Teddie Roosevelt's Terriers
In the picture, above, Skip is seated on Archie Roosevelt's lap at Sagamore Hill. At Sagamore Hill, when he wasn't making mischief around the house, Archie and Skip would go sailing in the Bay in a small boat called the "Why." Skip was Archie's dog, like Jack's was Kermit's. Roosevelt understood the value of dogs for boys, and boys for dogs; they kept each other out of trouble.
The "Patron Saint" of American working terriers has to be Teddy Roosevelt who more-or-less created the American Rat Terrier and worked rats in the basement of the White House.
Teddy Roosevelt was also one of America's greatest conservationists -- the creator of many of our largest National Parks, as well as the National Wildlife Refuge system and the National Forest system. Without Teddy Roosevelt's love of sport hunting -- and his firebrand opposition to market hunting -- we would not have the tremendous store of wild game we have in the U.S. today.
Teddy Roosevelt had many dogs, but one of his favorites was a small feist that adopted him while he was on a hunting trip in the West.
The dog was originally owned by John Goff and he crawled into Roosevelt's lap and heart while Roosevelt was on a 1905 Colorado bear hunt with Goff.
The dog, named "Skip," was a mongrel terrier that was black and tan in color and appears to have been of no particular breeding. Roosevelt himself described the dog in a letter to his children (4/20/1905) as "an absurd little terrier" about half the size of Jack (a large Manchester terrier). Teddy later said "by little I mean a little of this, and a little of that.”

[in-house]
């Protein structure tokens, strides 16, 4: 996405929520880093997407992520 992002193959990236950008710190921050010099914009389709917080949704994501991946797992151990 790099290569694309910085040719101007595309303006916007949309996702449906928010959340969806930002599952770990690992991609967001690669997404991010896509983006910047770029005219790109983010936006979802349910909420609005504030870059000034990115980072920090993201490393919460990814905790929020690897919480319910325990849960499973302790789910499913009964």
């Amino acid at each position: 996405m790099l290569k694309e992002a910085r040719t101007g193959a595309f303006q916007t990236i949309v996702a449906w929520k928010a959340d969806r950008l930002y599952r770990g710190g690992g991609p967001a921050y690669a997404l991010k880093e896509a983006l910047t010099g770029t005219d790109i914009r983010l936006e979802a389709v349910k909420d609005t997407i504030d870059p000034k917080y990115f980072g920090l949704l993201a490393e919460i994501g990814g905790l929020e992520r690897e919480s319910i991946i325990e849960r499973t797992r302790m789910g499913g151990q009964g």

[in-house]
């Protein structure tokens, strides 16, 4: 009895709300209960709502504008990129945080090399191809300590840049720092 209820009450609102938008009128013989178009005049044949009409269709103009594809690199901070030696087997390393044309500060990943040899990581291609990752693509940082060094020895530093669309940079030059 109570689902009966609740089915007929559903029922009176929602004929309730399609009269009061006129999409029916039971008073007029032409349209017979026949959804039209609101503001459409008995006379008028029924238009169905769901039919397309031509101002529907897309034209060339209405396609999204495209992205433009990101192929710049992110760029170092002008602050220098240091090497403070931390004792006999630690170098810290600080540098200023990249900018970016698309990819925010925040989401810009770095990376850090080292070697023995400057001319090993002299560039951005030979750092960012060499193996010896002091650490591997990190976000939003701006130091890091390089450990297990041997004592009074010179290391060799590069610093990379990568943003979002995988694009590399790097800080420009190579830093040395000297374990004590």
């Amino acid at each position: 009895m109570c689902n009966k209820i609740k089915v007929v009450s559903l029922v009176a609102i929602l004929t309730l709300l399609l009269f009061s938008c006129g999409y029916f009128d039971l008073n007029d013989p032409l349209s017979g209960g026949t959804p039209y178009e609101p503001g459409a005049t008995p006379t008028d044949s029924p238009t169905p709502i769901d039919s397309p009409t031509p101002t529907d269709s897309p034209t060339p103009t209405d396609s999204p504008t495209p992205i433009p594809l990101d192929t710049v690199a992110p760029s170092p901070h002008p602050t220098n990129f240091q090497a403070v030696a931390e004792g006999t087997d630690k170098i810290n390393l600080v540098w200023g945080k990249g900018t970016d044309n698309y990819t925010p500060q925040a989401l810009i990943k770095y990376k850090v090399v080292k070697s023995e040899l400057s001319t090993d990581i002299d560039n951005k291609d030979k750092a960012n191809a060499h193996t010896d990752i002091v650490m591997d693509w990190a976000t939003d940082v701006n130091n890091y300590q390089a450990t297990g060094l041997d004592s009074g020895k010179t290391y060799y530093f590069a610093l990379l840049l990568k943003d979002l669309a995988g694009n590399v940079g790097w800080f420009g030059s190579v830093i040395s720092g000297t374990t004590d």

Roosevelt was impressed by the dog's ability to confront a bear head on, and later he taught the dog to ride on the saddle of a horse unaccompanied by a human.
In a September 1905 article in Outdoor Life magazine, Goff described his pack "in the order of efficiency" as "foxhounds, bloodhounds, crosses between these two, bull-terriers, fox-terriers, fox-terrier crosses with other terriers, and canines that can only be called just ‘dog’.”
Most bear packs of Goff's day included small fiests who could work their way into brush and annoy a bear into bolting. In fact, such dogs are still used today to hunt bear, squirrel, raccoon, and possum in the south, and most are viritually indistintiguishable from the dogs known today as rat terriers.
Skip died the year prior to the president leaving office. The president sadly watched his burial behind the White House.
Roosevelt’s wife knew how much the dog meant to him, so after finishing his second term, she had Skip’s body exhumed. The dog was transported to the family’s estate in Sagamore Hill, and laid to rest.
As Mrs. Roosevelt explained to puzzled members of the press: Teddy couldn’t bear to leave him there "beneath the eyes of presidents who might care nothing for the little mutt dog."
Jack was a standard Machester terrier.